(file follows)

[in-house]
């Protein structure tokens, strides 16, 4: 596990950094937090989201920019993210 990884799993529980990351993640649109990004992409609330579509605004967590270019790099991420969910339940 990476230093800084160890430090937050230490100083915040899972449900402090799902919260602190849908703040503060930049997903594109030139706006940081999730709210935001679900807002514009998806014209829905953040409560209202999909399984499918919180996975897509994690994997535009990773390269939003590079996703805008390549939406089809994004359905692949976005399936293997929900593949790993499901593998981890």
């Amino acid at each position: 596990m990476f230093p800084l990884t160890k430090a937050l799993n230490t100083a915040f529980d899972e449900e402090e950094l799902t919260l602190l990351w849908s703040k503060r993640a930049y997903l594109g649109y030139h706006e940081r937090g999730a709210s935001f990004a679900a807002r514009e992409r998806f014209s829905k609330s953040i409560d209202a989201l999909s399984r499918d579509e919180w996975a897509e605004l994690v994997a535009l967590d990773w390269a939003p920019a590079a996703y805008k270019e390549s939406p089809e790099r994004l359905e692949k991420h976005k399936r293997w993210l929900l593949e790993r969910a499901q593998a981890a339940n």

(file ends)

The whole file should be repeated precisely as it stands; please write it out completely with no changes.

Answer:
[in-house]
């Protein structure tokens, strides 16, 4: 596990950094937090989201920019993210 990884799993529980990351993640649109990004992409609330579509605004967590270019790099991420969910339940 990476230093800084160890430090937050230490100083915040899972449900402090799902919260602190849908703040503060930049997903594109030139706006940081999730709210935001679900807002514009998806014209829905953040409560209202999909399984499918919180996975897509994690994997535009990773390269939003590079996703805008390549939406089809994004359905692949976005399936293997929900593949790993499901593998981890």
């Amino acid at each position: 596990m990476f230093p800084l990884t160890k430090a937050l799993n230490t100083a915040f529980d899972e449900e402090e950094l799902t919260l602190l990351w849908s703040k503060r993640a930049y997903l594109g649109y030139h706006e940081r937090g999730a709210s935001f990004a679900a807002r514009e992409r998806f014209s829905k609330s953040i409560d209202a989201l999909s399984r499918d579509e919180w996975a897509e605004l994690v994997a535009l967590d990773w390269a939003p920019a590079a996703y805008k270019e390549s939406p089809e790099r994004l359905e692949k991420h976005k399936r293997w993210l929900l593949e790993r969910a499901q593998a981890a339940n």